Second Chorus (1940) is a Hollywood musical comedy film starring Fred Astaire, Burgess Meredith, Paulette Goddard, Artie Shaw, and Charles Butterworth, with music by Artie Shaw, Bernie Hanighen, Hal Borne and lyrics by Johnny Mercer. The film was directed by H. C. Potter and produced independently for Paramount Pictures by Boris Morros.
From a dance perspective, however, it greatly surpasses either Dancing Lady (1933) or Finian's Rainbow (1968) and benefits from the musical presence of a leading swing band in its prime—Artie Shaw and his orchestra. Astaire admitted that he was attracted to the film by the opportunity to "dance-conduct this real swingin' outfit". From a musical standpoint, the film contains a fine partnered dance, an important Astaire tap solo, an Academy Award nominated song and a classic extended piece by Artie Shaw and his orchestra.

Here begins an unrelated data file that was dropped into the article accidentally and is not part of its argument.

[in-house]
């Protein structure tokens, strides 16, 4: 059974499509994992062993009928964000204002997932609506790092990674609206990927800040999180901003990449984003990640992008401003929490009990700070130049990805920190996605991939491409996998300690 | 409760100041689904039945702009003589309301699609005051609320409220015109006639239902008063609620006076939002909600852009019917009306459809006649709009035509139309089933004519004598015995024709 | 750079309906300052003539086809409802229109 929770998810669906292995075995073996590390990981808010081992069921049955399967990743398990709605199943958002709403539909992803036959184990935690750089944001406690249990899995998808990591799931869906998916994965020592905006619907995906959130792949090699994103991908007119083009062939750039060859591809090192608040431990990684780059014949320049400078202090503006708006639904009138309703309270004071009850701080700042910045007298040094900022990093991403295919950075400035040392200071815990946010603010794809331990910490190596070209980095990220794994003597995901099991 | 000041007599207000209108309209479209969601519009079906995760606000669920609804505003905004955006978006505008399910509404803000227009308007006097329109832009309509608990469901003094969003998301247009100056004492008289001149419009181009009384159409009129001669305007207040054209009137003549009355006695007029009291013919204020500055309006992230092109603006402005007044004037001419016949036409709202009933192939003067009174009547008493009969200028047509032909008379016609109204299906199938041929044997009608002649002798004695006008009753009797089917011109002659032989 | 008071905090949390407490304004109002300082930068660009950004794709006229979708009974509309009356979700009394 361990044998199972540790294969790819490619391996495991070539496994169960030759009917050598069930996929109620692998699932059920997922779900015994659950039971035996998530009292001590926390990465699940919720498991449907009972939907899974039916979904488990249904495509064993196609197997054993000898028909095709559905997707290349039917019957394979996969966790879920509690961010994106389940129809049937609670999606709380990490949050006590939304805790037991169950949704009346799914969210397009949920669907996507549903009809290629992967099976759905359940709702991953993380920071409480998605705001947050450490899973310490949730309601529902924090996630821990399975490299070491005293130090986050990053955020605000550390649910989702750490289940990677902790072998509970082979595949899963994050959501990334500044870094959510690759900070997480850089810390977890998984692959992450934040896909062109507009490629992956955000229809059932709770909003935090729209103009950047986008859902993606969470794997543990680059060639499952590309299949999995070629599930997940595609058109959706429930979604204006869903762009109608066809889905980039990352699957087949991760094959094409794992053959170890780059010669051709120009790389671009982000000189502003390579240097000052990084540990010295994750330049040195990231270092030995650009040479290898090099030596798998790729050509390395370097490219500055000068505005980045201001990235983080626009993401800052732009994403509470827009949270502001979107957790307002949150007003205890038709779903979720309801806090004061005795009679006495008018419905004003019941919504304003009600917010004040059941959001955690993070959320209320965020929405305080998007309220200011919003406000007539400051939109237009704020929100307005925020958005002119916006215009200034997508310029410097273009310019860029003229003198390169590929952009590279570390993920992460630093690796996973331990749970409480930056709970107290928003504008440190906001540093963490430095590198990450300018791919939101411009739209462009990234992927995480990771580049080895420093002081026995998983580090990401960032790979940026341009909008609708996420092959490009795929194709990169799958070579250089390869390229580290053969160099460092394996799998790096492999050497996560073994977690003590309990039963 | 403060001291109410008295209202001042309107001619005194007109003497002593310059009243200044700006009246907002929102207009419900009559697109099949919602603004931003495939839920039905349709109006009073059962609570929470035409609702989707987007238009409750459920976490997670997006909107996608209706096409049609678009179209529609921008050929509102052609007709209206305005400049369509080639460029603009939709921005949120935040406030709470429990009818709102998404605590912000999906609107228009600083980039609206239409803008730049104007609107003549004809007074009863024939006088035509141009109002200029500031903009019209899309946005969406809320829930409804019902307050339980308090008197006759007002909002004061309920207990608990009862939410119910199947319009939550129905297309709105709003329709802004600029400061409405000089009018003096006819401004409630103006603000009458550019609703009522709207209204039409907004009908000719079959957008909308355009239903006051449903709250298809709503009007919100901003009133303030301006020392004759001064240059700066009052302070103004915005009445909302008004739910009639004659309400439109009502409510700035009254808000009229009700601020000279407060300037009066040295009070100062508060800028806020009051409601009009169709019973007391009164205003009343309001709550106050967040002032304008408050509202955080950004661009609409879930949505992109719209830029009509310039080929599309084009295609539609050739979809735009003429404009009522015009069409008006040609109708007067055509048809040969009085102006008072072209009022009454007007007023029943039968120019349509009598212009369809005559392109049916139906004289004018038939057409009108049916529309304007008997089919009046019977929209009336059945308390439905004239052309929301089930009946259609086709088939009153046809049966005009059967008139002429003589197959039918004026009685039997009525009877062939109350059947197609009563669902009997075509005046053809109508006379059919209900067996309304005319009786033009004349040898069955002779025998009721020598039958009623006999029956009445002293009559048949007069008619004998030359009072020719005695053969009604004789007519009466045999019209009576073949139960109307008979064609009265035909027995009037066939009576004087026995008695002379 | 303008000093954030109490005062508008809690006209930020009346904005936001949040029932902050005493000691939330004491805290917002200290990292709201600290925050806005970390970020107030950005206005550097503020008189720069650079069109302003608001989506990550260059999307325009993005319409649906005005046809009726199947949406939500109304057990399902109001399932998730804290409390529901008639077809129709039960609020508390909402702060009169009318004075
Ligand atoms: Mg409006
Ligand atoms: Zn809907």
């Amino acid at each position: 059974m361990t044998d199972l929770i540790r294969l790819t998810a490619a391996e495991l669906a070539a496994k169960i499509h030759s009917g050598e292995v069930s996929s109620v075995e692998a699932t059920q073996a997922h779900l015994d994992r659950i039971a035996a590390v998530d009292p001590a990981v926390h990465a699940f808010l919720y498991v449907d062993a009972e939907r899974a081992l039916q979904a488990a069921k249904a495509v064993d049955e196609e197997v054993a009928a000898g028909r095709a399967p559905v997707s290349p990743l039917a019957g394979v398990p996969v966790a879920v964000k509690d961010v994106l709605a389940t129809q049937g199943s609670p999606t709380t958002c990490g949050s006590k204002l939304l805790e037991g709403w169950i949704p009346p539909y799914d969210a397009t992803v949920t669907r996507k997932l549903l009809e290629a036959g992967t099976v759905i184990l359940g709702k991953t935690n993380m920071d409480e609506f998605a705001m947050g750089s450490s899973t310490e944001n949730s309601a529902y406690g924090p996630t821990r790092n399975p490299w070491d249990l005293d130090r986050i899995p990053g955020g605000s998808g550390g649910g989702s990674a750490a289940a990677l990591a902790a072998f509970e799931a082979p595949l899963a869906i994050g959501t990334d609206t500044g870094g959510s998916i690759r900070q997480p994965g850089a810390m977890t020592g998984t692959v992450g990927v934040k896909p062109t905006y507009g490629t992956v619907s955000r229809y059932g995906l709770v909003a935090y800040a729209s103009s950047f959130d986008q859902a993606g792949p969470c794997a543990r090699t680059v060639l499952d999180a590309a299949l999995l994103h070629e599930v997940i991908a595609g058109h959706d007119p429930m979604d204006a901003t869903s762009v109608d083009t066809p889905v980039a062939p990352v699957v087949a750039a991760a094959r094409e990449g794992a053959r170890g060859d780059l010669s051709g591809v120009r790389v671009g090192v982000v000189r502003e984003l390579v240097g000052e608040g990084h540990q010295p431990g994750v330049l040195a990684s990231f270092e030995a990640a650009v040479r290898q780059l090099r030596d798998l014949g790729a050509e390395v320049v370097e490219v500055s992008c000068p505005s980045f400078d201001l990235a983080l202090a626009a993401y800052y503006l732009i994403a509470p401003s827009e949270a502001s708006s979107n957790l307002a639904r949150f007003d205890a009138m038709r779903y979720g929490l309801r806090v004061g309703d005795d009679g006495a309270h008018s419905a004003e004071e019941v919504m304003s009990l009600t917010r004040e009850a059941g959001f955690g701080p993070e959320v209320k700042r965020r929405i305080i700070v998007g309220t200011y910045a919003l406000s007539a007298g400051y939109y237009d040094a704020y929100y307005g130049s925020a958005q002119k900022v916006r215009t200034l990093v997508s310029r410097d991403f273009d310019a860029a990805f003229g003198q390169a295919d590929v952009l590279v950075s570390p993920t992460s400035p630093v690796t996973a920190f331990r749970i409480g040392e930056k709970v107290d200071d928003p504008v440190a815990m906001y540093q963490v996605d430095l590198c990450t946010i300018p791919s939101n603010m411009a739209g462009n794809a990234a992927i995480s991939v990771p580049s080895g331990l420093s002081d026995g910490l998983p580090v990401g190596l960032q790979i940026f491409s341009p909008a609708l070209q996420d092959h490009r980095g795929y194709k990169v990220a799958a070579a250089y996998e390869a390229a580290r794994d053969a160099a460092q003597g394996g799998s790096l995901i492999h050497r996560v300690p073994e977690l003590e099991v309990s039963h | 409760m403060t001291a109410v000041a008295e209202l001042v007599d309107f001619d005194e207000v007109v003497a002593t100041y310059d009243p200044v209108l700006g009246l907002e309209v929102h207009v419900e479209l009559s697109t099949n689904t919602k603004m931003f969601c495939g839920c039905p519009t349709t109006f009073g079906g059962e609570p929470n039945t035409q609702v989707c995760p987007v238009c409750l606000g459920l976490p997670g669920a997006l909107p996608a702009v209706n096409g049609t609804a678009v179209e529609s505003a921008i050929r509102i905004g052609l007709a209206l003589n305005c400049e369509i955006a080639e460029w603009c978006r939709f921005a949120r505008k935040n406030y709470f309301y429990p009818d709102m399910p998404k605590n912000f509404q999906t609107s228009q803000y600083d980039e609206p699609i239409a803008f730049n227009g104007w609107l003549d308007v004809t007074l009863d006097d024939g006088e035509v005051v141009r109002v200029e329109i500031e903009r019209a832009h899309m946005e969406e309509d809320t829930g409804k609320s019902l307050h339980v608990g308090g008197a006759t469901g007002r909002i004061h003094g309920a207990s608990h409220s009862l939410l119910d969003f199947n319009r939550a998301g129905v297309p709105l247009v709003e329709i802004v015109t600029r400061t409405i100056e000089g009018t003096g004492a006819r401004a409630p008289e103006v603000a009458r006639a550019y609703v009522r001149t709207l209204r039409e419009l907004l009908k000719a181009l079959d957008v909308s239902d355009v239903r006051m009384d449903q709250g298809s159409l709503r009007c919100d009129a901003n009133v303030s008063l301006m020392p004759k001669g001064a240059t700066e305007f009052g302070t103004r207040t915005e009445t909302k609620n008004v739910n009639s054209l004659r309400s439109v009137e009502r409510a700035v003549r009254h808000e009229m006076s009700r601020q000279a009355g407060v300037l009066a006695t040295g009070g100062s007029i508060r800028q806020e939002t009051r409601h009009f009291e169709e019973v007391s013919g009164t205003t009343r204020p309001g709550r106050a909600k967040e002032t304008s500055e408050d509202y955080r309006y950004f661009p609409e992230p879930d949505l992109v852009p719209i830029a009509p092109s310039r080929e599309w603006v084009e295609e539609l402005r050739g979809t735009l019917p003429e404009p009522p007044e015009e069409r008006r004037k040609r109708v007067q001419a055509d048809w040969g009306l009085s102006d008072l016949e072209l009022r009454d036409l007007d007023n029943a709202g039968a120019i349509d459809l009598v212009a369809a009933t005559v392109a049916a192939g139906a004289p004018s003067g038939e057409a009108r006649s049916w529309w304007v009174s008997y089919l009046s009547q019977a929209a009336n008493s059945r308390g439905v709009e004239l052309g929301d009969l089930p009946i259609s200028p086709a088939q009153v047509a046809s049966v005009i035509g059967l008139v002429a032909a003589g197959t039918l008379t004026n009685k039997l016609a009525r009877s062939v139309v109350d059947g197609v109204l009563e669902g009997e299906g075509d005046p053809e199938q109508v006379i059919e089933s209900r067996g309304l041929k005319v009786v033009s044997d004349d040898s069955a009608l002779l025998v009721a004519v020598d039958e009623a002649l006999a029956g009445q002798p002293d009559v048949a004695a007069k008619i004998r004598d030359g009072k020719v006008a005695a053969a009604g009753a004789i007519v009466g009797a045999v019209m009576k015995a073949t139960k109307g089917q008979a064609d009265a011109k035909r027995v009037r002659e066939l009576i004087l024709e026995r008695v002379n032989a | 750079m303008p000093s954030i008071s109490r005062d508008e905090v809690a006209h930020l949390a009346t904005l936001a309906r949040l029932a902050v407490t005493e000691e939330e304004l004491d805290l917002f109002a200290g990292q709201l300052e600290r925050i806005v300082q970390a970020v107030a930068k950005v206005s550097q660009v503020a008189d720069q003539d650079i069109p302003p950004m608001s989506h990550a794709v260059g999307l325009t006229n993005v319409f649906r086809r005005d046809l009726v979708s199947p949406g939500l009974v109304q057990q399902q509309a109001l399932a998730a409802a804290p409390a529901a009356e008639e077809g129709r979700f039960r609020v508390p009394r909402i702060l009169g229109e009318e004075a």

In an interview shortly before his death, Shaw admitted this film put him off acting. Astaire and Shaw shared a striking series of personality traits in common: an obsessive perfectionism and seemingly endless appetite for retakes, profound musicality and love of jazz, personal modesty and charm, and in a late interview Shaw expressed his opinion of Astaire: "Astaire really sweat - he toiled. He was a humorless Teutonic man, the opposite of his debonair image in top hat and tails. I liked him because he was an entertainer and an artist. There's a distinction between them. An artist is concerned only with what is acceptable to himself, where an entertainer strives to please the public. Astaire did both. Louis Armstrong was another one." (Wikiquote: Fred Astaire)